Self-organization is a process that increases the order of a system as a result of local interactions among low-level, simple components, without the guidance of an outside source. Spatial self-organization is a process in which shapes and structures emerge at a global level from collective movements of low level shape primitives. Spatial self-organization is a stochastic process, and the outcome of the aggregation cannot necessarily be guaranteed. Despite the inherent ambiguity, self-organizing complex systems arise everywhere in nature. Motivated by the ability of living cells to form specific shapes and structures, we develop two self-organizing systems towards the ultimate goal of directing the spatial self-organizing process. We first develop a self-sorting system composed of a mixture of cells. The system consistently produces a sorted structure. We then extend the sorting system to a general shape formation system. To do so, we introduce morphogenetic primitives (MP), defined as software agents, which enable self-organizing shape formation of user-defined structures through a chemotaxis paradigm.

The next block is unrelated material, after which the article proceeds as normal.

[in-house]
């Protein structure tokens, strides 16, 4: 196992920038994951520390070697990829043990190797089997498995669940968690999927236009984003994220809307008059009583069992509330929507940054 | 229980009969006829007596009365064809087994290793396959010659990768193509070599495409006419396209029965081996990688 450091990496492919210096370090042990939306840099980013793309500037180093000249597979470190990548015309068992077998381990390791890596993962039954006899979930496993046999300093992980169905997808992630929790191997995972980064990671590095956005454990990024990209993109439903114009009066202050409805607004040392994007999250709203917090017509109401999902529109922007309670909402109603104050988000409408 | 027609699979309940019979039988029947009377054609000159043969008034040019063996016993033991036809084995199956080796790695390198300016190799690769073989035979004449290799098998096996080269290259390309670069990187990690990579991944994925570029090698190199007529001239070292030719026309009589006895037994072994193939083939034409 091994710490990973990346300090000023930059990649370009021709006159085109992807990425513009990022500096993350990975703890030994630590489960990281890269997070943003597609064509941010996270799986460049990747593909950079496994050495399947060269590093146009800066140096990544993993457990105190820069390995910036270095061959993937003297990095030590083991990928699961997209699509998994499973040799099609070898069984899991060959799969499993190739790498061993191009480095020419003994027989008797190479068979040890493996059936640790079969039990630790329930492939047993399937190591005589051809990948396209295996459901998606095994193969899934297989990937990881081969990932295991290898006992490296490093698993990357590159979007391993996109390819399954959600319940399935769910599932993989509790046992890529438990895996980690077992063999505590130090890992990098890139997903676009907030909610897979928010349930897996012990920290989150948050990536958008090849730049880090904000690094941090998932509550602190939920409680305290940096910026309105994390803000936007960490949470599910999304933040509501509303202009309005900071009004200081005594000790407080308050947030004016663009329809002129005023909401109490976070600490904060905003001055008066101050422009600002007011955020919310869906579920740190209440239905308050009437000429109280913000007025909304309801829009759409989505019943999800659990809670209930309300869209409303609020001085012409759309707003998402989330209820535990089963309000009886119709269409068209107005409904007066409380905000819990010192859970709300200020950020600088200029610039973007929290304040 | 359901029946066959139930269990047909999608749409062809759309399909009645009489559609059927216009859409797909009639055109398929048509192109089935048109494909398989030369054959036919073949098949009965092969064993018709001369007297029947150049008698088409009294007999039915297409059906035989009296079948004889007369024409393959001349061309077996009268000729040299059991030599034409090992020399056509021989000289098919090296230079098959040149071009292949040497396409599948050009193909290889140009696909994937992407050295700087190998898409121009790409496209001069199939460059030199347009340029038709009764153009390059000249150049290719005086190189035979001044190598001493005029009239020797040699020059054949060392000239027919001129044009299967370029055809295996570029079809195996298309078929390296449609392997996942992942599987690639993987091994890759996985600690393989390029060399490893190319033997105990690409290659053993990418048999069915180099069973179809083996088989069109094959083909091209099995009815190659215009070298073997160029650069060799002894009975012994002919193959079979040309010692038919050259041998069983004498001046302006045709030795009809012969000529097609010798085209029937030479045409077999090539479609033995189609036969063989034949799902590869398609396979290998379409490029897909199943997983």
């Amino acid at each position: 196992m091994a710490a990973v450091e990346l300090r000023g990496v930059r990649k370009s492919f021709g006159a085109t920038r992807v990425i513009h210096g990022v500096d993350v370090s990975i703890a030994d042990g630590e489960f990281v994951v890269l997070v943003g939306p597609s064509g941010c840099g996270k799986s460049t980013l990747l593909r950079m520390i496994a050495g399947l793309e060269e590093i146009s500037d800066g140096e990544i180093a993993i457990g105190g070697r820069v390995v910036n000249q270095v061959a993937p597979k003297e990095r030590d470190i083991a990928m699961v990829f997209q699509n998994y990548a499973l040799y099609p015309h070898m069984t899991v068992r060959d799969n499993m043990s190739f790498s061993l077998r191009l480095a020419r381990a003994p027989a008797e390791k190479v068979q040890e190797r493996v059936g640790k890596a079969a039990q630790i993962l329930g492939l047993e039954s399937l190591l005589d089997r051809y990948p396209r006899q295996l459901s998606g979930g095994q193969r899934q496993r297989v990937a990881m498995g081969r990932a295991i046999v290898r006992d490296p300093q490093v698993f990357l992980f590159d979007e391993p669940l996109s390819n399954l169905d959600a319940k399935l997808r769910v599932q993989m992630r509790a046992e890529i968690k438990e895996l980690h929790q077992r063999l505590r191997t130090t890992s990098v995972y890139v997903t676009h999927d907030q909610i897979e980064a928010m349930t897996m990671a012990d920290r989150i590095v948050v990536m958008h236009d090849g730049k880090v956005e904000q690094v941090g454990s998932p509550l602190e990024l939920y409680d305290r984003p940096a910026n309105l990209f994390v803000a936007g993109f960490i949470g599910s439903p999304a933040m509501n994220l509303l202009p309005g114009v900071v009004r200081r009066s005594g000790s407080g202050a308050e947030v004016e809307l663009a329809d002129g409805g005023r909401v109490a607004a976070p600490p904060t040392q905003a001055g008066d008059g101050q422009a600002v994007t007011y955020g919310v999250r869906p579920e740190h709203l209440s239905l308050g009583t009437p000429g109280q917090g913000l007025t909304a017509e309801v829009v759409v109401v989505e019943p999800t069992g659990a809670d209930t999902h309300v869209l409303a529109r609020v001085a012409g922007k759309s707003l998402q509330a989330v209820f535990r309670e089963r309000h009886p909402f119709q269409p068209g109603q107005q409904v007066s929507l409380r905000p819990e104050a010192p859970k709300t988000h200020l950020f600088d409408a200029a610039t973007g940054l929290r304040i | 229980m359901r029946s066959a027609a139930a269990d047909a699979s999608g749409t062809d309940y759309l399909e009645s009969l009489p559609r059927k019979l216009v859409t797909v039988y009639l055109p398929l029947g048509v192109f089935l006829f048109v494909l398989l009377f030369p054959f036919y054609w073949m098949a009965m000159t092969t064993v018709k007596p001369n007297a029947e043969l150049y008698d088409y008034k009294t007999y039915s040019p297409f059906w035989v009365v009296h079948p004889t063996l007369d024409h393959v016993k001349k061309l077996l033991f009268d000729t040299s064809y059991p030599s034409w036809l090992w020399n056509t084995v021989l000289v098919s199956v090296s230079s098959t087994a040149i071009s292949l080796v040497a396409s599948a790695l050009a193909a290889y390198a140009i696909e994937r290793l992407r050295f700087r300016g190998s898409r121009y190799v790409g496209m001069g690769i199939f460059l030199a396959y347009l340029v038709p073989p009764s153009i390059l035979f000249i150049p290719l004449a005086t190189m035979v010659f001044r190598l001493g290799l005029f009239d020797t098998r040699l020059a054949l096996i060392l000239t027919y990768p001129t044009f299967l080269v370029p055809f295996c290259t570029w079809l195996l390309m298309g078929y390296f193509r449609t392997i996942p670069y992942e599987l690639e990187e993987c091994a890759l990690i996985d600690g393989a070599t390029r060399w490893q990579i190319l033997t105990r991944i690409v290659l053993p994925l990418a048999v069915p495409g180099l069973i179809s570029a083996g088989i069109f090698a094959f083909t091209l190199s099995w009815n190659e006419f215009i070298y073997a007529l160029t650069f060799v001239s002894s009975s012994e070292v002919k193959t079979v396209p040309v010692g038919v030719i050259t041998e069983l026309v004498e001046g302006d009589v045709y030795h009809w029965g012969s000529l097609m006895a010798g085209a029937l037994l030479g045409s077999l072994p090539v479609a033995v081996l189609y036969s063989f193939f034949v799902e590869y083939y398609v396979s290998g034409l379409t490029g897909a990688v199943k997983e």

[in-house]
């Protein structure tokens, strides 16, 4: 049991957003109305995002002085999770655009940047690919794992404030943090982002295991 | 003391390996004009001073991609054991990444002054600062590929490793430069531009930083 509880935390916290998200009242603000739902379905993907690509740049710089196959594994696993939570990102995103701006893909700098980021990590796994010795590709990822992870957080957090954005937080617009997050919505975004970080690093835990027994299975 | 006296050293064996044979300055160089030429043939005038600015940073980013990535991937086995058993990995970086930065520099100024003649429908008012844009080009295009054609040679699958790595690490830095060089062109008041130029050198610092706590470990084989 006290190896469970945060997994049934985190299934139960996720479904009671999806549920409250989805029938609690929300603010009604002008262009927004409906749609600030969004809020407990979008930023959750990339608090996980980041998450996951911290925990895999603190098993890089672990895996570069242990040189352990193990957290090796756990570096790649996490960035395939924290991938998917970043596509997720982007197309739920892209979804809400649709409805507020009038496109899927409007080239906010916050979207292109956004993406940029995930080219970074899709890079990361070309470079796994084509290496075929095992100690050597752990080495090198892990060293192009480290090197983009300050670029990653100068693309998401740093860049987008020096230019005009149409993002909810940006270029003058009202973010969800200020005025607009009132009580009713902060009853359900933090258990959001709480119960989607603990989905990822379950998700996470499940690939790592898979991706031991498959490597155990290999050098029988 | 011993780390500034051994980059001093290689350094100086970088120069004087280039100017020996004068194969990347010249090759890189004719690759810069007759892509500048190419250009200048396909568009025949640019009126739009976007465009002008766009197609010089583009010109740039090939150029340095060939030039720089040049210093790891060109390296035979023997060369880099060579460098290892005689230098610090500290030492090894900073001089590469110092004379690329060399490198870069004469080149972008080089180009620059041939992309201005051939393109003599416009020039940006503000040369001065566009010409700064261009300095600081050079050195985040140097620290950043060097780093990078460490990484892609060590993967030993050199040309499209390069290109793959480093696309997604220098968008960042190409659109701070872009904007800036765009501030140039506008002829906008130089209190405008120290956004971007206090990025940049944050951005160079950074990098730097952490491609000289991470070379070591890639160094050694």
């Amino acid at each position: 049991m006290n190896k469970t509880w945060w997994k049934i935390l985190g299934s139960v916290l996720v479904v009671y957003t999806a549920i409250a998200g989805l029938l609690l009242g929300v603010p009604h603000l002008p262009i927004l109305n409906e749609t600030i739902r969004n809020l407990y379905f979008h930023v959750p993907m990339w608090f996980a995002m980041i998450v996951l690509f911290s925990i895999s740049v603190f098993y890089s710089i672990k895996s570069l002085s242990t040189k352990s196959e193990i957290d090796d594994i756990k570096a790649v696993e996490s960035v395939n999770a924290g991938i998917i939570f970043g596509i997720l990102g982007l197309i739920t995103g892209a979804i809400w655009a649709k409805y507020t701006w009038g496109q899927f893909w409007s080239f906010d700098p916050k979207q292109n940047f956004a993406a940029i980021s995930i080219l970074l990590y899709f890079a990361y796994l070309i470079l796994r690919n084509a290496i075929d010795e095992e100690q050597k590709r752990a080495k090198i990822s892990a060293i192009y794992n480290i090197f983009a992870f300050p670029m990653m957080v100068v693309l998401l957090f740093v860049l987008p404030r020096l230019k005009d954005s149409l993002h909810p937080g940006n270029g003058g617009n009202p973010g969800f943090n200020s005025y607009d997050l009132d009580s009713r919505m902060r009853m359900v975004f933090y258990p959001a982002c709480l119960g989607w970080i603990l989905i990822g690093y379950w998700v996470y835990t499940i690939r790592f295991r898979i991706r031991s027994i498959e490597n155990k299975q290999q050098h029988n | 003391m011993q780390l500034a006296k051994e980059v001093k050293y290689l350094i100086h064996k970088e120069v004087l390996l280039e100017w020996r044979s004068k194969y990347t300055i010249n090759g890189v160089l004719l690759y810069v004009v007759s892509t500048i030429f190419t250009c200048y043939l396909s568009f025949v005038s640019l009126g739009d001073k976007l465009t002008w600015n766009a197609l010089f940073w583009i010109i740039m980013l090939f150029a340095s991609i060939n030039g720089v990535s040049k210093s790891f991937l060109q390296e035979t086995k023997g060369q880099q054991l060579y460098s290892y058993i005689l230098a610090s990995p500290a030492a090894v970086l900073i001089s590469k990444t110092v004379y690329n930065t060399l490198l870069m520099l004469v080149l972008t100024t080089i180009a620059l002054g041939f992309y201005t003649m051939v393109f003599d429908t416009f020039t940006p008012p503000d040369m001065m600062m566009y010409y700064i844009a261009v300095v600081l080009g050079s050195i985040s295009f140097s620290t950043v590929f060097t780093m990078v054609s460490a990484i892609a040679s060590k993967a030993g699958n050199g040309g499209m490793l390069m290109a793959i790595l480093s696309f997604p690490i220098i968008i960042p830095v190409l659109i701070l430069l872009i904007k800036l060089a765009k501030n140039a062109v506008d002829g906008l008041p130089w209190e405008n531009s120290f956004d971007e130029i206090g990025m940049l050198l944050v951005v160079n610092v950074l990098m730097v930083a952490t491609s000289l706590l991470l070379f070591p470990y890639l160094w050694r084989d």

One challenge that arises from the shape formation process is that the process may form two or more stable final configurations. In order to direct the self-organizing process, we find a way to characterize the macroscopic configuration of the MP swarm. We demonstrate that statistical moments of the primitives’ locations can successfully capture the macroscopic structure of the aggregated shape. We do so by predicting the final configurations produced by our spatial self-organization system at an early stage in the process using features based on the statistical moments. At the next stage, we focus on developing a technique to control the outcome of bifurcating aggregations. We identify thresholds of the moments and generate biased initial conditions whose statistical moments meet the thresholds. By starting simulations with biased, random initial configurations, we successfully control the aggregation for a number of swarms produced by the agent-based shape formation system. This thesis demonstrates that chemotaxis can be used as a paradigm to create an agent-based spatial self-organization system. Furthermore, statistical moments of the swarm can be used to robustly predict and control the outcomes of the aggregation process.